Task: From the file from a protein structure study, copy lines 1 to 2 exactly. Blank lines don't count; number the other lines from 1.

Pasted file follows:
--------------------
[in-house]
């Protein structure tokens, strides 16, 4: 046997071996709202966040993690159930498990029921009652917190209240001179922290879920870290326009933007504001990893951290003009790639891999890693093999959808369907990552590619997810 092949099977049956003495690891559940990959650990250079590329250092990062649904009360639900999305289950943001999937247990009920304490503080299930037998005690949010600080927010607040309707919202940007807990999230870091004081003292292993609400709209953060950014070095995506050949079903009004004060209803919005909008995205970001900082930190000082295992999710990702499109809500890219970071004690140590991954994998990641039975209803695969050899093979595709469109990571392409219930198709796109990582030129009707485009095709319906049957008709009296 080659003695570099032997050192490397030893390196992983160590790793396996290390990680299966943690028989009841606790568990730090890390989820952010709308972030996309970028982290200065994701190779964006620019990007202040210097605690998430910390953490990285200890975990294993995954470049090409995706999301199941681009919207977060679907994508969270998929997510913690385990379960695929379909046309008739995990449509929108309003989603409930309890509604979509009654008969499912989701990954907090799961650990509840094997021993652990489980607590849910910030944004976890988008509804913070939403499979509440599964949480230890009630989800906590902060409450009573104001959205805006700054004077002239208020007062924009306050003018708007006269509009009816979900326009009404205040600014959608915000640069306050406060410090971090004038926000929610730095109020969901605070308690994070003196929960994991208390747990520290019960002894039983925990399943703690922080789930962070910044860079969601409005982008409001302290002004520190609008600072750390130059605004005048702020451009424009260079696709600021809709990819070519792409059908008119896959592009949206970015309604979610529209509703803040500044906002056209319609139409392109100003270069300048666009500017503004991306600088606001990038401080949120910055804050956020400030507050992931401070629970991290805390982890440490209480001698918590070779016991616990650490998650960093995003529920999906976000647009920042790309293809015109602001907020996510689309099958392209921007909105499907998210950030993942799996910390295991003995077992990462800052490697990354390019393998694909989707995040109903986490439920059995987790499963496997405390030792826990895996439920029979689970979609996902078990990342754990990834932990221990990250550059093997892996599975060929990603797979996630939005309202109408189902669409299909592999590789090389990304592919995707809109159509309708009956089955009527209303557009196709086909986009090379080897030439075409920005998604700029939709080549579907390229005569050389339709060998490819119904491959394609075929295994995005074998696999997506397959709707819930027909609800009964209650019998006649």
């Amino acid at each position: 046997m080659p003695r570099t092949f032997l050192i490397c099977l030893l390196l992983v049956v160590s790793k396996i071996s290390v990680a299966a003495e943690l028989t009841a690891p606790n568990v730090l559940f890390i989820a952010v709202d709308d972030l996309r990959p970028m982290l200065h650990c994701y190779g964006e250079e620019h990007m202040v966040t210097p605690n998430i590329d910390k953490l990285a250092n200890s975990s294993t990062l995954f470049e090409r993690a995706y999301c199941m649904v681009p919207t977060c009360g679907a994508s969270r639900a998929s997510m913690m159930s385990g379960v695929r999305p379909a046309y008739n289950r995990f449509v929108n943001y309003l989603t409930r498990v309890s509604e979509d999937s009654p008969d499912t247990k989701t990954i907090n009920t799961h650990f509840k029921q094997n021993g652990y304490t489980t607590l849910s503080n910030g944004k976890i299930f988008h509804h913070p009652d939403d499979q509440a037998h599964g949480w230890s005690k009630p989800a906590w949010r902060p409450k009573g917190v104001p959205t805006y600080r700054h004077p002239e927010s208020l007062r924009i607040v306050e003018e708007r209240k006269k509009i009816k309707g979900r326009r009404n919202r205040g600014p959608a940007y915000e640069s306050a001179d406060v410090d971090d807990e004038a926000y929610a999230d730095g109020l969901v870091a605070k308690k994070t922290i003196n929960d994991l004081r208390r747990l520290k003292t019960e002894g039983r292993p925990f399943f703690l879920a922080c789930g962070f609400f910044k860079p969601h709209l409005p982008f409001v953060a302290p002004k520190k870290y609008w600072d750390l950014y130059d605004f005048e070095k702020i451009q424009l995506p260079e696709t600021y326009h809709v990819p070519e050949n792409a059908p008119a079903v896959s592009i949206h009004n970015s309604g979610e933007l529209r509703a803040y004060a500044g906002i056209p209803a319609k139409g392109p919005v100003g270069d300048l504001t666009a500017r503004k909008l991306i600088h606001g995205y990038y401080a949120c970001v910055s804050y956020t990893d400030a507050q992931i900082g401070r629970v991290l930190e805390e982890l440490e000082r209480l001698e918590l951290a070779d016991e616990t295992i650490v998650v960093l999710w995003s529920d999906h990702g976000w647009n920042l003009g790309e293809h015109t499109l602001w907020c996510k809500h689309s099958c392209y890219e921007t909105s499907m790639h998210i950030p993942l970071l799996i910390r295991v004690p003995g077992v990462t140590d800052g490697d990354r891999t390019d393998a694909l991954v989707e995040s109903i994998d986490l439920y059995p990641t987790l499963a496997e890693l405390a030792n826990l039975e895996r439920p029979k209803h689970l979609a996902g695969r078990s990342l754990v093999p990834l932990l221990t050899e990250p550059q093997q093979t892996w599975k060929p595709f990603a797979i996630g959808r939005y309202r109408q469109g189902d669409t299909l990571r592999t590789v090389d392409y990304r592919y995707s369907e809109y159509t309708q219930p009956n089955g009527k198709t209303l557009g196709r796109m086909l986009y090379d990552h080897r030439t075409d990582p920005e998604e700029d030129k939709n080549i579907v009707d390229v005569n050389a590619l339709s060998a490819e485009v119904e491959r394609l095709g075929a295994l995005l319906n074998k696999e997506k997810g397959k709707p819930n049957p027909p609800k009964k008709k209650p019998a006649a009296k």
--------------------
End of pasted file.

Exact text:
[in-house]
């Protein structure tokens, strides 16, 4: 046997071996709202966040993690159930498990029921009652917190209240001179922290879920870290326009933007504001990893951290003009790639891999890693093999959808369907990552590619997810 092949099977049956003495690891559940990959650990250079590329250092990062649904009360639900999305289950943001999937247990009920304490503080299930037998005690949010600080927010607040309707919202940007807990999230870091004081003292292993609400709209953060950014070095995506050949079903009004004060209803919005909008995205970001900082930190000082295992999710990702499109809500890219970071004690140590991954994998990641039975209803695969050899093979595709469109990571392409219930198709796109990582030129009707485009095709319906049957008709009296 080659003695570099032997050192490397030893390196992983160590790793396996290390990680299966943690028989009841606790568990730090890390989820952010709308972030996309970028982290200065994701190779964006620019990007202040210097605690998430910390953490990285200890975990294993995954470049090409995706999301199941681009919207977060679907994508969270998929997510913690385990379960695929379909046309008739995990449509929108309003989603409930309890509604979509009654008969499912989701990954907090799961650990509840094997021993652990489980607590849910910030944004976890988008509804913070939403499979509440599964949480230890009630989800906590902060409450009573104001959205805006700054004077002239208020007062924009306050003018708007006269509009009816979900326009009404205040600014959608915000640069306050406060410090971090004038926000929610730095109020969901605070308690994070003196929960994991208390747990520290019960002894039983925990399943703690922080789930962070910044860079969601409005982008409001302290002004520190609008600072750390130059605004005048702020451009424009260079696709600021809709990819070519792409059908008119896959592009949206970015309604979610529209509703803040500044906002056209319609139409392109100003270069300048666009500017503004991306600088606001990038401080949120910055804050956020400030507050992931401070629970991290805390982890440490209480001698918590070779016991616990650490998650960093995003529920999906976000647009920042790309293809015109602001907020996510689309099958392209921007909105499907998210950030993942799996910390295991003995077992990462800052490697990354390019393998694909989707995040109903986490439920059995987790499963496997405390030792826990895996439920029979689970979609996902078990990342754990990834932990221990990250550059093997892996599975060929990603797979996630939005309202109408189902669409299909592999590789090389990304592919995707809109159509309708009956089955009527209303557009196709086909986009090379080897030439075409920005998604700029939709080549579907390229005569050389339709060998490819119904491959394609075929295994995005074998696999997506397959709707819930027909609800009964209650019998006649």